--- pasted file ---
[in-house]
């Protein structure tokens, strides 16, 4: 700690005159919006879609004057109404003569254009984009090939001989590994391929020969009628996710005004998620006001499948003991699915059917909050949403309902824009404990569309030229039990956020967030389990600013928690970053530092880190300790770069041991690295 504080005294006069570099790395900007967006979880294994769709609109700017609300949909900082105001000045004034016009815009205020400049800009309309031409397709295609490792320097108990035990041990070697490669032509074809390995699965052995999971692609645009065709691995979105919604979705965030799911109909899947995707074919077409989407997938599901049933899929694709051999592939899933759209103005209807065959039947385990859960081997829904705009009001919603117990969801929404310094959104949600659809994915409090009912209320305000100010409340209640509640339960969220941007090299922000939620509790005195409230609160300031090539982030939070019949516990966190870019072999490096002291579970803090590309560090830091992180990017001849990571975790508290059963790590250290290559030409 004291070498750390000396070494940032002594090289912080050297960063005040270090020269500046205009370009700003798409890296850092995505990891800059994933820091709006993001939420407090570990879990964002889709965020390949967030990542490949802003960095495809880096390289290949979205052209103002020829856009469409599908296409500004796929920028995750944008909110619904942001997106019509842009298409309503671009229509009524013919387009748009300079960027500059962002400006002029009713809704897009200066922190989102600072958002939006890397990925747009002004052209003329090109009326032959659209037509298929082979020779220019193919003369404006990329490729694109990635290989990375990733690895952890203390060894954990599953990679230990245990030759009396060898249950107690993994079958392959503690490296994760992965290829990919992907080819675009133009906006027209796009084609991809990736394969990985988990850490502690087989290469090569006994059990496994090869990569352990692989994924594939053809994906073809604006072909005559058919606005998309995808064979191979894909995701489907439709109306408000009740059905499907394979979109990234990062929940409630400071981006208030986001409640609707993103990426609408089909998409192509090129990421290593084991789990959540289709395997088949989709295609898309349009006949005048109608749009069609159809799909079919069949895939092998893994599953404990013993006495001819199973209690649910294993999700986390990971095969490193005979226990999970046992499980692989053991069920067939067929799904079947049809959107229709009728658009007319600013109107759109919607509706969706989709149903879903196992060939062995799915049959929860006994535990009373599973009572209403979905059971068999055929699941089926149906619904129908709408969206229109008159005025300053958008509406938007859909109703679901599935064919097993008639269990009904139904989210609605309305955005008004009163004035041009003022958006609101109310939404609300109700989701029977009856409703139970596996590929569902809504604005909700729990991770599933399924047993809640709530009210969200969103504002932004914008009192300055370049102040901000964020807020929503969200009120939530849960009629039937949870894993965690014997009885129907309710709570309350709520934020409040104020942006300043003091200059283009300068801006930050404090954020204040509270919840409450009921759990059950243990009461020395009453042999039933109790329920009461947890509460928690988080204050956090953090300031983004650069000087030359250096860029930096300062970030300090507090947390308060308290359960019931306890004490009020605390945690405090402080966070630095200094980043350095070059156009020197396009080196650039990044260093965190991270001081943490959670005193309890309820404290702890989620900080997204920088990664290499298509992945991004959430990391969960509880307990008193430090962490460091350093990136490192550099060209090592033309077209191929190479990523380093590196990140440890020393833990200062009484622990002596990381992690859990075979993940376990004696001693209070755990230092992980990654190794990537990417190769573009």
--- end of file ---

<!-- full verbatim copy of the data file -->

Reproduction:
[in-house]
């Protein structure tokens, strides 16, 4: 700690005159919006879609004057109404003569254009984009090939001989590994391929020969009628996710005004998620006001499948003991699915059917909050949403309902824009404990569309030229039990956020967030389990600013928690970053530092880190300790770069041991690295 504080005294006069570099790395900007967006979880294994769709609109700017609300949909900082105001000045004034016009815009205020400049800009309309031409397709295609490792320097108990035990041990070697490669032509074809390995699965052995999971692609645009065709691995979105919604979705965030799911109909899947995707074919077409989407997938599901049933899929694709051999592939899933759209103005209807065959039947385990859960081997829904705009009001919603117990969801929404310094959104949600659809994915409090009912209320305000100010409340209640509640339960969220941007090299922000939620509790005195409230609160300031090539982030939070019949516990966190870019072999490096002291579970803090590309560090830091992180990017001849990571975790508290059963790590250290290559030409 004291070498750390000396070494940032002594090289912080050297960063005040270090020269500046205009370009700003798409890296850092995505990891800059994933820091709006993001939420407090570990879990964002889709965020390949967030990542490949802003960095495809880096390289290949979205052209103002020829856009469409599908296409500004796929920028995750944008909110619904942001997106019509842009298409309503671009229509009524013919387009748009300079960027500059962002400006002029009713809704897009200066922190989102600072958002939006890397990925747009002004052209003329090109009326032959659209037509298929082979020779220019193919003369404006990329490729694109990635290989990375990733690895952890203390060894954990599953990679230990245990030759009396060898249950107690993994079958392959503690490296994760992965290829990919992907080819675009133009906006027209796009084609991809990736394969990985988990850490502690087989290469090569006994059990496994090869990569352990692989994924594939053809994906073809604006072909005559058919606005998309995808064979191979894909995701489907439709109306408000009740059905499907394979979109990234990062929940409630400071981006208030986001409640609707993103990426609408089909998409192509090129990421290593084991789990959540289709395997088949989709295609898309349009006949005048109608749009069609159809799909079919069949895939092998893994599953404990013993006495001819199973209690649910294993999700986390990971095969490193005979226990999970046992499980692989053991069920067939067929799904079947049809959107229709009728658009007319600013109107759109919607509706969706989709149903879903196992060939062995799915049959929860006994535990009373599973009572209403979905059971068999055929699941089926149906619904129908709408969206229109008159005025300053958008509406938007859909109703679901599935064919097993008639269990009904139904989210609605309305955005008004009163004035041009003022958006609101109310939404609300109700989701029977009856409703139970596996590929569902809504604005909700729990991770599933399924047993809640709530009210969200969103504002932004914008009192300055370049102040901000964020807020929503969200009120939530849960009629039937949870894993965690014997009885129907309710709570309350709520934020409040104020942006300043003091200059283009300068801006930050404090954020204040509270919840409450009921759990059950243990009461020395009453042999039933109790329920009461947890509460928690988080204050956090953090300031983004650069000087030359250096860029930096300062970030300090507090947390308060308290359960019931306890004490009020605390945690405090402080966070630095200094980043350095070059156009020197396009080196650039990044260093965190991270001081943490959670005193309890309820404290702890989620900080997204920088990664290499298509992945991004959430990391969960509880307990008193430090962490460091350093990136490192550099060209090592033309077209191929190479990523380093590196990140440890020393833990200062009484622990002596990381992690859990075979993940376990004696001693209070755990230092992980990654190794990537990417190769573009």